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Fraunhofer Group for Microelectronics

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Detecting bowel cancer early

Bowel cancer is the second-most common type of fatal cancer in Germany and the entire Western world. The chances of treating it successfully, however, are between 90 and 100 %, as long as the malignant tissue changes are detected early. Researchers at Fraunhofer IIS have now devised a method that could improve the diagnosis of bowel cancer considerably.


Regular preventive screening can help you to gain foresight into your health. Photo: / Rainer Sturm
Regular preventive screening can help you to gain foresight into your health. Photo: / Rainer Sturm

Most bowel carcinomas develop from polyps, which are macroscopically visible protuberances in the mucous membrane. Health insurance companies recommend regular preventive check-ups in the form of colonoscopies once patients reach a certain age. All the same, 15–25 % of malignant changes are still missed or are discovered too late – often these are small, sunken, or flat tissue changes known as lesions.


Detecting polyps automatically with digital image analysis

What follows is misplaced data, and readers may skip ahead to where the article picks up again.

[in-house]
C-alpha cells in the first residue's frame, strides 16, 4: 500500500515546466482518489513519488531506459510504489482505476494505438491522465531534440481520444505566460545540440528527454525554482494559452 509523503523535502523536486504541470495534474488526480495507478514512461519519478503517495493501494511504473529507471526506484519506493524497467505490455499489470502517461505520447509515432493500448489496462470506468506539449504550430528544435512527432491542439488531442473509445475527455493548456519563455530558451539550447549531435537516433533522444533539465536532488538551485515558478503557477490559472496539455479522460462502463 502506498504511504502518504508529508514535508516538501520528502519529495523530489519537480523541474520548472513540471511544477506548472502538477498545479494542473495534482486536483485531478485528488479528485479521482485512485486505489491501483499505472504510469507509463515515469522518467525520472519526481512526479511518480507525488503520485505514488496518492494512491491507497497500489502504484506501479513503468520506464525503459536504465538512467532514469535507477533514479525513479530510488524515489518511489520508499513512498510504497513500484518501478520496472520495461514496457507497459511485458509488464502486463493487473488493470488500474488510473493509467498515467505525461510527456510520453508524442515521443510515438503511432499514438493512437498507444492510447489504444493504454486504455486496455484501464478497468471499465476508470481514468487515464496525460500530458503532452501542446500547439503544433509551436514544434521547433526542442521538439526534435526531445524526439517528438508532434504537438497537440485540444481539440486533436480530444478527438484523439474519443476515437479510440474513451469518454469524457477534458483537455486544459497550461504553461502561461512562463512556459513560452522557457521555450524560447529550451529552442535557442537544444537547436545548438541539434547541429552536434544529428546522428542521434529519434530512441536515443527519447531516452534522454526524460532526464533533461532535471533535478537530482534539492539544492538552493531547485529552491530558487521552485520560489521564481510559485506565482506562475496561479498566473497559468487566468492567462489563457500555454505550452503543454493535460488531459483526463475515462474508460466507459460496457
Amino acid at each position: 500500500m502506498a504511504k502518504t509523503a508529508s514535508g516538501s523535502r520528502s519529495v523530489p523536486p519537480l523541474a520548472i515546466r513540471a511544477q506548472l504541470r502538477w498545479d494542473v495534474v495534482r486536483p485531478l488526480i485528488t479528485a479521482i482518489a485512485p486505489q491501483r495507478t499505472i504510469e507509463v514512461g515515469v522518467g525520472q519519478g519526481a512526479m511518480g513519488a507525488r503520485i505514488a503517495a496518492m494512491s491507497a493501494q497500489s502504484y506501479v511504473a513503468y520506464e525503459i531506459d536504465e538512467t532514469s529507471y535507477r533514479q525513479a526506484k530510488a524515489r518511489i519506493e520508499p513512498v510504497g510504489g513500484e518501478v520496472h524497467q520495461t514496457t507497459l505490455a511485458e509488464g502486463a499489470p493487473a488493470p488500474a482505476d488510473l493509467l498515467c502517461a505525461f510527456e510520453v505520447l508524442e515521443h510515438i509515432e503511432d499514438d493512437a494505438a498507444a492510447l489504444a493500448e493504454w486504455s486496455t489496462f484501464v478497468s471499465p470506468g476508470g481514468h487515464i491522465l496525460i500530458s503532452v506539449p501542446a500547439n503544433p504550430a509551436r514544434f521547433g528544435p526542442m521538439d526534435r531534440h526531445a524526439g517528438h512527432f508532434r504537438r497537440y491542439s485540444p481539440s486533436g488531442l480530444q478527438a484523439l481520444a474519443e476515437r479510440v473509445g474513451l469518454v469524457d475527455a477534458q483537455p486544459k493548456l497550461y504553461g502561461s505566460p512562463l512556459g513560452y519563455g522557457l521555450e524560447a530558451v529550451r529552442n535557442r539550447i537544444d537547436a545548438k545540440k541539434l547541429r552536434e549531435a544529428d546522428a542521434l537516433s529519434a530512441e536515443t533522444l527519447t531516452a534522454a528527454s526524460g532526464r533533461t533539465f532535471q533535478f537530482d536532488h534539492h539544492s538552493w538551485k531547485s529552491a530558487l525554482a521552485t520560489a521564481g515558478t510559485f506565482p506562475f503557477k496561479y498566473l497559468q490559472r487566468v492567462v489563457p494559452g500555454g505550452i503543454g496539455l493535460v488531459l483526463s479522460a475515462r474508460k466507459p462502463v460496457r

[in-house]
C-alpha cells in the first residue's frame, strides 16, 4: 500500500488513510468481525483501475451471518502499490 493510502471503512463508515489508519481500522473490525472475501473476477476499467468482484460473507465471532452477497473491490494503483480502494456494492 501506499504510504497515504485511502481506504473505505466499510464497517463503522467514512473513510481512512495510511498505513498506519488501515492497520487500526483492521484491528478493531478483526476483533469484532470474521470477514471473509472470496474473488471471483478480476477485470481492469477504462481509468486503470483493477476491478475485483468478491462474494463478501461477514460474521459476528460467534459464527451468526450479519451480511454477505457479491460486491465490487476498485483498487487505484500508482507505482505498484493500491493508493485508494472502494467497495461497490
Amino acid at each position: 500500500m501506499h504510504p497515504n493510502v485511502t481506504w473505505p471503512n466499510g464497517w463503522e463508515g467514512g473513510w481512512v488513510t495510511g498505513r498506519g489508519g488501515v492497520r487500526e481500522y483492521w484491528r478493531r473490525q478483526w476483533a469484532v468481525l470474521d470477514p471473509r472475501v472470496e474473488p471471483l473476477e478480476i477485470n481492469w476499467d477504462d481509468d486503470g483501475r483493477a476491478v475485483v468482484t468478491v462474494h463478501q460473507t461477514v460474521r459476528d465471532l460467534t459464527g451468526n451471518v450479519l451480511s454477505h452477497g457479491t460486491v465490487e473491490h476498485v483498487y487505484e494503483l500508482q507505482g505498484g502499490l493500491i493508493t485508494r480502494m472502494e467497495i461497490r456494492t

In the future, standardized, computeraided detection of polyps based on endoscopic image sequences could help gastroenterologists looking for and interpreting polyps and tumors in the bowel, improving the sensitivity of preventive colonoscopies. In a pilot study, researchers at the Fraunhofer Institute for Integrated Circuits IIS and at Klinikum Bayreuth hospital examined how image processing methods could be used for early detection of tissue changes. As part of the study, the scientists drew up high-definition bowel images from 115 patients. In each case, image sequences with clearly visible polyps were taken, saved and validated histologically. It was seen that marked polyps can be well distinguished from surrounding tissue using texture analysis as part of imaging processes.


For improved certainty and quality


Due to reduced staff, financial, and time resources, gastroenterologists are under a lot of time pressure. A computer system for detecting neoplasms or neoplasm-like areas, connected to an endoscopy system, could help them to improve diagnostic certainty and quality given the number of preventive check-ups required. This would contribute to better check-up quality in both clinics and doctors’ practices. To encourage further research, the Fraunhofer IIS team received the Boston- Scientific Innovation Award 2011 on March 19 of this year for its contribution “Image-based differentiation between colorectal polyps and background tissue using color textural analysis.” The award was presented at the annual general meeting of the Deutsche Gesellschaft für Endoskopie und Bildgebende Verfahren (DGE-BV) in Munich.




Dr. Christian Münzenmayer

Phone +49 9131 776-7310

Dr. Thomas Wittenberg

Phone +49 9131 776-7330

Fraunhofer Institute for Integrated Circuits IIS

Am Wolfsmantel 33

91058 Erlangen